Change can sometimes be a good thing. But in a startling span of less than two weeks, Simona Halep experienced three dramatic events:

On Sept. 15, she married her boyfriend, Toni Iuruc. A week later, she announced she was splitting with her longtime coach Darren Cahill. Five days later, Halep turned 30.

How do you focus on tennis with all that happening?

Indian Wells: Scores | Draws | Order of play

“My husband took care of the wedding, so I didn’t move one finger for it,” Halep said Friday, after a 7-6 (2), 6-1 victory over Marta Kostyuk. “I just said that I want white flowers, so he knew what I like and he did everything. So thanks to him I didn’t have to stress myself for the party. I just enjoyed it.

“After two days, I went [back to] the gym.”

Photo by Jimmy48/WTA

Daniel Dobre and Adrian Marcu, who both have experience coaching the two-time Grand Slam champion, will support Halep going forward.

“Turning 30, as well. Big change.

“Many things are happening in my life, actually happened already. Now I feel like more relaxed because everything is set. I know what I have to do.”

What she has to do Sunday at the BNP Paribas Open isn’t quite what Halep – and so many others – imagined. One of the most anticipated third-round matchups of the tournament never materialized when Aliaksandra Sasnovich stunned reigning US Open champion Emma Raducanu.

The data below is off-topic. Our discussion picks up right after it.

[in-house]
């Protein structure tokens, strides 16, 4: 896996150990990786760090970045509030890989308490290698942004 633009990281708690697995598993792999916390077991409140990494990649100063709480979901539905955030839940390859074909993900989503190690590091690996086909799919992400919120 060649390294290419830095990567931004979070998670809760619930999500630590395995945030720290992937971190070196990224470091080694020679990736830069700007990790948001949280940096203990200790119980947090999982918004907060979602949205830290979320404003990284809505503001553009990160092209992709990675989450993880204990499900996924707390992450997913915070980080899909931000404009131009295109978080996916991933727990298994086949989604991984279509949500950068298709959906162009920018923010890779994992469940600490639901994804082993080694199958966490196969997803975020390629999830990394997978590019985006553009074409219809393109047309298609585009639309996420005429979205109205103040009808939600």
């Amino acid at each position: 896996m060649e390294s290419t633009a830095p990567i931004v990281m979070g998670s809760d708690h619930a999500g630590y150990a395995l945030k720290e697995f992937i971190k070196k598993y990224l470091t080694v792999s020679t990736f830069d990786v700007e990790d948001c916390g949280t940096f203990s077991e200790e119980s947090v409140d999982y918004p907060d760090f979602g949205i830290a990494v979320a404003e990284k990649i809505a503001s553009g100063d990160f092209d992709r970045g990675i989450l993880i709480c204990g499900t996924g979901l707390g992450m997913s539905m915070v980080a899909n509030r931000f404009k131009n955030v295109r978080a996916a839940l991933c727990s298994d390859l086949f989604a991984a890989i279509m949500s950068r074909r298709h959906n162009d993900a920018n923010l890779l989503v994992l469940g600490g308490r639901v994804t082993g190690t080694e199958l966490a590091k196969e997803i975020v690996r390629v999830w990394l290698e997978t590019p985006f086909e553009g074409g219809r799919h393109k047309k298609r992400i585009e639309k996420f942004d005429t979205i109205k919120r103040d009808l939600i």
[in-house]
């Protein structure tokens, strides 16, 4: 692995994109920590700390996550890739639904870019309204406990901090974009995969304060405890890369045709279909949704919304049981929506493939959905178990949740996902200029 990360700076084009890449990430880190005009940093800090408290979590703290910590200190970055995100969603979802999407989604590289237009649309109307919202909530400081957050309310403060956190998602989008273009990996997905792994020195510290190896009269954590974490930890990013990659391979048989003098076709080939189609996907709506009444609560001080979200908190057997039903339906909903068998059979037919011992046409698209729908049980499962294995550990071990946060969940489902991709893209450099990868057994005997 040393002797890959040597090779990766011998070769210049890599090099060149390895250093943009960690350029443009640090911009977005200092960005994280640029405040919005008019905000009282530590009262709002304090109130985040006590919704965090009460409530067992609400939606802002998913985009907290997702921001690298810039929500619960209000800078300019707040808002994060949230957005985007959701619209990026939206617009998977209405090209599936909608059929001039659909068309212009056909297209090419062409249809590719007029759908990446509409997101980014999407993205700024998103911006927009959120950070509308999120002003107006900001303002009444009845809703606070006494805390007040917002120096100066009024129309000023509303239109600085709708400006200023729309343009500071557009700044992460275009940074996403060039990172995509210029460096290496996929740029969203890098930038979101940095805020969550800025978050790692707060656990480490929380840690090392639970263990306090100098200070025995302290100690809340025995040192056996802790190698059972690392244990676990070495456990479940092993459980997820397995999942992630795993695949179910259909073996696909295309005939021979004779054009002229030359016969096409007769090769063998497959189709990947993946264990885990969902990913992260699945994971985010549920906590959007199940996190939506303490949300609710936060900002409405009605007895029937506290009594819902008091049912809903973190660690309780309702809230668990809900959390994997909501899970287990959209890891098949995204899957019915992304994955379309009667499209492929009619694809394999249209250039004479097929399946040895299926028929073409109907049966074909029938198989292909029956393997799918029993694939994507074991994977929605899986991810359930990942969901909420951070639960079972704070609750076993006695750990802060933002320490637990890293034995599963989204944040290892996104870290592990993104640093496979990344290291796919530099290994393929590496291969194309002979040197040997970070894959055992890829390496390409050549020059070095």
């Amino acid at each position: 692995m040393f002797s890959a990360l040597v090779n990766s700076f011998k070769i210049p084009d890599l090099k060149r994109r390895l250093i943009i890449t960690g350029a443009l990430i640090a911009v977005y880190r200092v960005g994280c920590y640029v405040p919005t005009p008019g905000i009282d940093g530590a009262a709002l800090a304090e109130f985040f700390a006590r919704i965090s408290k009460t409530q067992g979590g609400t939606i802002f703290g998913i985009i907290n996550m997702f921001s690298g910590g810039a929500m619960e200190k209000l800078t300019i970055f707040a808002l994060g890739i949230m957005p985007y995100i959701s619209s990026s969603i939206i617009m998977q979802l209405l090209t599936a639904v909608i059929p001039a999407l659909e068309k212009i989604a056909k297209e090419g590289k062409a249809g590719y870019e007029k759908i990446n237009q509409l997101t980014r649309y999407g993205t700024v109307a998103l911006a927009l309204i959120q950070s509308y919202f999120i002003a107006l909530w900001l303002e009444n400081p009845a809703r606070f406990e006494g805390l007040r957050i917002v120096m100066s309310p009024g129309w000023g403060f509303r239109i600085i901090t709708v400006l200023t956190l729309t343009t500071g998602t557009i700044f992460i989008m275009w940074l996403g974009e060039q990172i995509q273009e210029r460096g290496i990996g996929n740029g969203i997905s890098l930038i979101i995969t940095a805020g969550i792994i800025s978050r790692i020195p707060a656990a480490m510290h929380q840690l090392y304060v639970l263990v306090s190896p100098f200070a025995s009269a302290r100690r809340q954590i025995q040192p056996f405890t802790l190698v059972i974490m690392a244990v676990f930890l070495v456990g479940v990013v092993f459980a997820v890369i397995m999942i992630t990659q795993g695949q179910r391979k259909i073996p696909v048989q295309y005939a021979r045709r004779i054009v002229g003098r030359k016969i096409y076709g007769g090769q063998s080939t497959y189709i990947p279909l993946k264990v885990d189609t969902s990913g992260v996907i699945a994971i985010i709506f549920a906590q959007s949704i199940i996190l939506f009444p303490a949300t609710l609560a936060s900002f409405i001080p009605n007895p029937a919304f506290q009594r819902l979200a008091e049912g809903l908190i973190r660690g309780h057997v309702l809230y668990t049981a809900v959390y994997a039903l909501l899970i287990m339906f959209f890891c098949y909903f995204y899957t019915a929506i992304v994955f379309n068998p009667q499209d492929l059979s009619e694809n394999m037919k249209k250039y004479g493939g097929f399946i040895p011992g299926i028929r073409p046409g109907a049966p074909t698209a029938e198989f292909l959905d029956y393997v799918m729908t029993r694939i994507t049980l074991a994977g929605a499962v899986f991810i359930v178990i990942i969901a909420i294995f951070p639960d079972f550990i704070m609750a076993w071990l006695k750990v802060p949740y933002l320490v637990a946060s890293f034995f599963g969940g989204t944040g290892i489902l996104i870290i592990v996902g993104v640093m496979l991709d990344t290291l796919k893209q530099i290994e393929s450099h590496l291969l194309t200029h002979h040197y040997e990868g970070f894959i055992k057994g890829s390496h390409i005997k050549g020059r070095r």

Read more: Raducanu hungry to close experience gap after Indian Wells loss

“I wish her luck,” Halep said of Raducanu before her evening match. “She has to stay focused, because, yeah, many, many years ahead of tennis, so I’m sure that she will win more. But, yeah, will be a little bit tough when she feels the pressure, I think.”

Nevertheless, there are eight intriguing third-round Sunday matches from the bottom half of the draw. There are a total of five major champions in action – and two of them, Petra Kvitova and Victoria Azarenka, play each other.

The winner gets either Halep or Sasnovich.

Here’s a closer look:

No.2 Iga Swiatek vs. No.25 Veronika Kudermetova

This match takes place exactly one year after Swiatek – an unseeded teenager – burned through the field at Roland Garros and collected her first major singles title.

It feels longer than that, given her subsequent success and perpetual poise as a champion, but the fact remains this year is the 20-year-old Swiatek’s main-draw debut in Indian Wells. She started well Friday, defeating Petra Martic 6-1, 6-3.

“The success came pretty early, so I wouldn’t say I was like 100 percent prepared for that,” Swiatek said in her post-match interview. “But on the other hand I knew what to do when it happened. So with the help from my team and from my family, it was pretty easy for me to just come back competing and do it pretty well.

“But I had my ups and downs, for sure. It wasn’t easy situation, and all these new experiences, like, you have to somehow pay for that. So I had like some nights when I couldn't sleep, but really I think like watching the experience of other players, I think it was pretty smooth anyway.”